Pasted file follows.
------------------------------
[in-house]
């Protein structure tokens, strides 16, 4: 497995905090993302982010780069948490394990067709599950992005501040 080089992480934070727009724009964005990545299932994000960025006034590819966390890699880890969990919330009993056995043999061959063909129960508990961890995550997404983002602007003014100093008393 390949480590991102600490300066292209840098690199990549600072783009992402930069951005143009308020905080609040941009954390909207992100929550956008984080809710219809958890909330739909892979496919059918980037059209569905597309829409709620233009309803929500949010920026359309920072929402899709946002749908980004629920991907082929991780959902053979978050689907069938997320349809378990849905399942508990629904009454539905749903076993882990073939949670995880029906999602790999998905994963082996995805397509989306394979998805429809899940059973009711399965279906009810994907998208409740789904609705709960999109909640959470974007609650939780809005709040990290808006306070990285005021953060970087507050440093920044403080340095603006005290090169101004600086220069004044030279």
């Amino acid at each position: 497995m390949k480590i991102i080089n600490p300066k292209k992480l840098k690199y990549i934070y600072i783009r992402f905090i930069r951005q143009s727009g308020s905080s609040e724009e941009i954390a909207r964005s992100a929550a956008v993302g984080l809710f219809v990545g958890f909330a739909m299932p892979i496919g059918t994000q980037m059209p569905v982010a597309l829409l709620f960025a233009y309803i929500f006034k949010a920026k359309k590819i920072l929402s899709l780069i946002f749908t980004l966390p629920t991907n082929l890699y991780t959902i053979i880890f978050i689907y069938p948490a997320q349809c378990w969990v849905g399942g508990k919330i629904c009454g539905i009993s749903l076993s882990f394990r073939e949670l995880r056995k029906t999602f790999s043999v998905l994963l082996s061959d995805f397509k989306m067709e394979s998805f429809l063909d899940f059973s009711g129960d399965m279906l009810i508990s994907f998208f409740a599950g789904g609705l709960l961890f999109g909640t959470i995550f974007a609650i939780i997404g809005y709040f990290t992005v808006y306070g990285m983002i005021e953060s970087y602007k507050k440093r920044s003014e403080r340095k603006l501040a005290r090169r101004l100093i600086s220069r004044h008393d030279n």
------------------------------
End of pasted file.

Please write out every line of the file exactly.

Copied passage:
[in-house]
């Protein structure tokens, strides 16, 4: 497995905090993302982010780069948490394990067709599950992005501040 080089992480934070727009724009964005990545299932994000960025006034590819966390890699880890969990919330009993056995043999061959063909129960508990961890995550997404983002602007003014100093008393 390949480590991102600490300066292209840098690199990549600072783009992402930069951005143009308020905080609040941009954390909207992100929550956008984080809710219809958890909330739909892979496919059918980037059209569905597309829409709620233009309803929500949010920026359309920072929402899709946002749908980004629920991907082929991780959902053979978050689907069938997320349809378990849905399942508990629904009454539905749903076993882990073939949670995880029906999602790999998905994963082996995805397509989306394979998805429809899940059973009711399965279906009810994907998208409740789904609705709960999109909640959470974007609650939780809005709040990290808006306070990285005021953060970087507050440093920044403080340095603006005290090169101004600086220069004044030279």
């Amino acid at each position: 497995m390949k480590i991102i080089n600490p300066k292209k992480l840098k690199y990549i934070y600072i783009r992402f905090i930069r951005q143009s727009g308020s905080s609040e724009e941009i954390a909207r964005s992100a929550a956008v993302g984080l809710f219809v990545g958890f909330a739909m299932p892979i496919g059918t994000q980037m059209p569905v982010a597309l829409l709620f960025a233009y309803i929500f006034k949010a920026k359309k590819i920072l929402s899709l780069i946002f749908t980004l966390p629920t991907n082929l890699y991780t959902i053979i880890f978050i689907y069938p948490a997320q349809c378990w969990v849905g399942g508990k919330i629904c009454g539905i009993s749903l076993s882990f394990r073939e949670l995880r056995k029906t999602f790999s043999v998905l994963l082996s061959d995805f397509k989306m067709e394979s998805f429809l063909d899940f059973s009711g129960d399965m279906l009810i508990s994907f998208f409740a599950g789904g609705l709960l961890f999109g909640t959470i995550f974007a609650i939780i997404g809005y709040f990290t992005v808006y306070g990285m983002i005021e953060s970087y602007k507050k440093r920044s003014e403080r340095k603006l501040a005290r090169r101004l100093i600086s220069r004044h008393d030279n």